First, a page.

Original Articles

Correlates of stocking rate and overgrazing in the Leliefontein Communal Reserve, central Namaqualand


Abstract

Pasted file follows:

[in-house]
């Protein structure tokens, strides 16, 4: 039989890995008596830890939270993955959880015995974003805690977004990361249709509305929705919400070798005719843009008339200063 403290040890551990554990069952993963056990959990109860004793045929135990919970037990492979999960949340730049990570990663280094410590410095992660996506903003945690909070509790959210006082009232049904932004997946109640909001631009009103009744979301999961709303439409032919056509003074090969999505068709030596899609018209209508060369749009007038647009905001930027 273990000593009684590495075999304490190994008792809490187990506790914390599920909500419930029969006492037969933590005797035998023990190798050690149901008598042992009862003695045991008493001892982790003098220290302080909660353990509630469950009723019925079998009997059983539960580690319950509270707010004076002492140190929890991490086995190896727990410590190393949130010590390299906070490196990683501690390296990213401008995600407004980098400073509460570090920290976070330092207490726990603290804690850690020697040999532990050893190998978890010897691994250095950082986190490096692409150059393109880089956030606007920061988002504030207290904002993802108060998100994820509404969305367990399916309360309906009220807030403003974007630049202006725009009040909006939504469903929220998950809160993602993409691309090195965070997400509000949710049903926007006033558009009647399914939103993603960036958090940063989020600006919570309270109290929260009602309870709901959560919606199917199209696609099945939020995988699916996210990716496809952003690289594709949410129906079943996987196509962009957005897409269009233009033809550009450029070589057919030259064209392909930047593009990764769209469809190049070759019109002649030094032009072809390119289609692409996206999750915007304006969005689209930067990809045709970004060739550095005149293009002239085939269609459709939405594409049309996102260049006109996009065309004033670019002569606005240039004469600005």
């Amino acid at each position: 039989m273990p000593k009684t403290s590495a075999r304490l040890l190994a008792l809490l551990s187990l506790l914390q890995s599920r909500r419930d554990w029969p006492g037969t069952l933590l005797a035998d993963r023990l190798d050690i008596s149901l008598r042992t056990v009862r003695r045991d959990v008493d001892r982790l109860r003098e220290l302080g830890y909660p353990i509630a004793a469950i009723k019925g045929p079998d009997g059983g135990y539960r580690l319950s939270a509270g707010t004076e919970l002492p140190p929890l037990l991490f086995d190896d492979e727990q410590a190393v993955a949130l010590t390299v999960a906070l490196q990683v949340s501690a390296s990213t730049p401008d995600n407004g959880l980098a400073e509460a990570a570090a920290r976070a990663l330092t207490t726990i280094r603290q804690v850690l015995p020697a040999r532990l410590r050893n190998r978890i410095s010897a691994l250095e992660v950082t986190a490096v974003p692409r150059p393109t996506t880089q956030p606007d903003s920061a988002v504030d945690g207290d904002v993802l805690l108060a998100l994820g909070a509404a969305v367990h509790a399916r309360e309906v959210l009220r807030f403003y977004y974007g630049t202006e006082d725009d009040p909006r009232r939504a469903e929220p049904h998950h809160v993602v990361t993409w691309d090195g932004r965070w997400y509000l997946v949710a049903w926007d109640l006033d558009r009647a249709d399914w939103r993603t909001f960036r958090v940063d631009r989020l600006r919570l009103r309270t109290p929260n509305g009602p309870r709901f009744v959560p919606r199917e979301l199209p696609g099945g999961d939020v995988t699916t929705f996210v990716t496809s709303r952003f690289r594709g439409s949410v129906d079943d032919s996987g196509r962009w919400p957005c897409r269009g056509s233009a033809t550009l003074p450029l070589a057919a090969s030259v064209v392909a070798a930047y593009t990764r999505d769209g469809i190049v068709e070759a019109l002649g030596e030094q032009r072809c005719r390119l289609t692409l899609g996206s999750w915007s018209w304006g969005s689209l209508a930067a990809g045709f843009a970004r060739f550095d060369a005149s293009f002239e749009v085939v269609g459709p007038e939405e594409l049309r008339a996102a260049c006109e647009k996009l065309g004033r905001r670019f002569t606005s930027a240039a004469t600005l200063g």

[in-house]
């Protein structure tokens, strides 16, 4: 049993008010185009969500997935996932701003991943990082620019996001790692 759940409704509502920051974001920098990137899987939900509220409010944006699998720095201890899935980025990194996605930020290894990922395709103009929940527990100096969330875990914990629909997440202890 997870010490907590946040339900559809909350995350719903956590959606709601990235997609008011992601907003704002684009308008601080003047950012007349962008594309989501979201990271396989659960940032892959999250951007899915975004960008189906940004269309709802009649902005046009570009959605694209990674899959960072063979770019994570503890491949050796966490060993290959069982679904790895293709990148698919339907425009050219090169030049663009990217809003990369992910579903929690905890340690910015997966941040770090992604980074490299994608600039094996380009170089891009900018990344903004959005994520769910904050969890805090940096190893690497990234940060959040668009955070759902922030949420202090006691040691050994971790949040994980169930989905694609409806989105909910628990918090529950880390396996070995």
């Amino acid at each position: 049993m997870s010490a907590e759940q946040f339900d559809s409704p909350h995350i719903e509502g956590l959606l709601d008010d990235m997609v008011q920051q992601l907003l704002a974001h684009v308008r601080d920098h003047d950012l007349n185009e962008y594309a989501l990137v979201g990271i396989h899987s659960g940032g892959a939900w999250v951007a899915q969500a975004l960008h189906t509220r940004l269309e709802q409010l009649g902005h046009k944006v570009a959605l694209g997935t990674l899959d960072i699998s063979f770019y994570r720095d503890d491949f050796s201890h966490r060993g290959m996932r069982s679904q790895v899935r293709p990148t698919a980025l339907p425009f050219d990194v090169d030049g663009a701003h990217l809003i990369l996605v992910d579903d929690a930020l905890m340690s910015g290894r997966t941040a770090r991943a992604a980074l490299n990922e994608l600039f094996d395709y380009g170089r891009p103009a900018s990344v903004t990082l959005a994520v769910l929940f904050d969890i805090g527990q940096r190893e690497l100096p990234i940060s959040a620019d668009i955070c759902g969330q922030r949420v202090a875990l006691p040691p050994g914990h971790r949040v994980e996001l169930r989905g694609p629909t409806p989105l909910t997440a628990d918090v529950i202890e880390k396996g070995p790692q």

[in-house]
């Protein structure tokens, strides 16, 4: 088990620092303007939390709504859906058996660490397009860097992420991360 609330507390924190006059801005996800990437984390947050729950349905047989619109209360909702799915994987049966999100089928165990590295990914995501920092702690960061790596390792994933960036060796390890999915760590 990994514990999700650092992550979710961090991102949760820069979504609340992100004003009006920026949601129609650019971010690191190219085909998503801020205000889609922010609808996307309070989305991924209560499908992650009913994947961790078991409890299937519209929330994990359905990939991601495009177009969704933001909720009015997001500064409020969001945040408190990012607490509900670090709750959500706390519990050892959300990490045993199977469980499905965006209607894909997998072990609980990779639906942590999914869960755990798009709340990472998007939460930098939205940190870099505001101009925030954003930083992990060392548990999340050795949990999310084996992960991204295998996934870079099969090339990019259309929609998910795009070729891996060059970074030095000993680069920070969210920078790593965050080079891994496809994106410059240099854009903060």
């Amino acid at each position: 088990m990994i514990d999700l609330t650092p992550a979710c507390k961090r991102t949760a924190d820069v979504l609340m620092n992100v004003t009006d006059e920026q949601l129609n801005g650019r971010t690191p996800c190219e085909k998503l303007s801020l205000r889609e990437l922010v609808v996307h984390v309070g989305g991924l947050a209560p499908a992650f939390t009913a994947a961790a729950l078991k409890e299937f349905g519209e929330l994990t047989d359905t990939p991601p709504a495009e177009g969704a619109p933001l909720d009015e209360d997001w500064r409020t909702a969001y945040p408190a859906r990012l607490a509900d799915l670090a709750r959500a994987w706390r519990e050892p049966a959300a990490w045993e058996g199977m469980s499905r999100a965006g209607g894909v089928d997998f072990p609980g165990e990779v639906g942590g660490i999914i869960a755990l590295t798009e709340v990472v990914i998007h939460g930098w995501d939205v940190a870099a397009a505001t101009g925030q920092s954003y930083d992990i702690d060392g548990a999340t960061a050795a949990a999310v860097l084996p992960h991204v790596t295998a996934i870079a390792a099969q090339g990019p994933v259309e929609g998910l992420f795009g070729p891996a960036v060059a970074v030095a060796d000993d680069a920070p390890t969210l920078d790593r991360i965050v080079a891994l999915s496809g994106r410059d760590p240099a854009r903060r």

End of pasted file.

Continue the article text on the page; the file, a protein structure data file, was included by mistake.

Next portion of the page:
We investigate the correlates of stocking rate in the Leliefontein communal reserve and attempt to provide a mechanistic explanation of the controlling factors. We further speculate on how high stocking rates are maintained in relation to the current state of the rangeland and grazing practices in the region. Stepwise regression revealed that over 80% of the variance in stocking rate could be explained by the mean maximum temperature during the hottest month, February. Deeper investigation revealed that the proximity of the West Coast played an important role in moderating temperature across the reserve. Areas further inland were not only hotter in summer, but were also colder in winter. We speculate that despite large differences in rainfall, the temperature gradient results in a shorter growing season and hence lower productivity of areas further inland. Mean annual rainfall was a very poor predictor of stocking rate and explained less than 5% of the variance in stocking rate across the reserve. Within a single village district, the stocking rate over time was, however, correlated with rainfall over the same period, indicating that stocking rates are determined by primary productivity and are at, or close to, the ecologioal carrying capacity. We further argue that continuous grazing of the lowlands during the growing season has resulted in the lowlands becoming dominated by annuals and unpalatable shrubs. Due to the shallow-rooted nature of annuals, the vegetation has become more sensitive to temperature effects. The reliability and seasonality of the rainfall in Namaqualand are seen as important factors contributing to the seasonal abundance of annuals and the viability of the current grazing system in the region.

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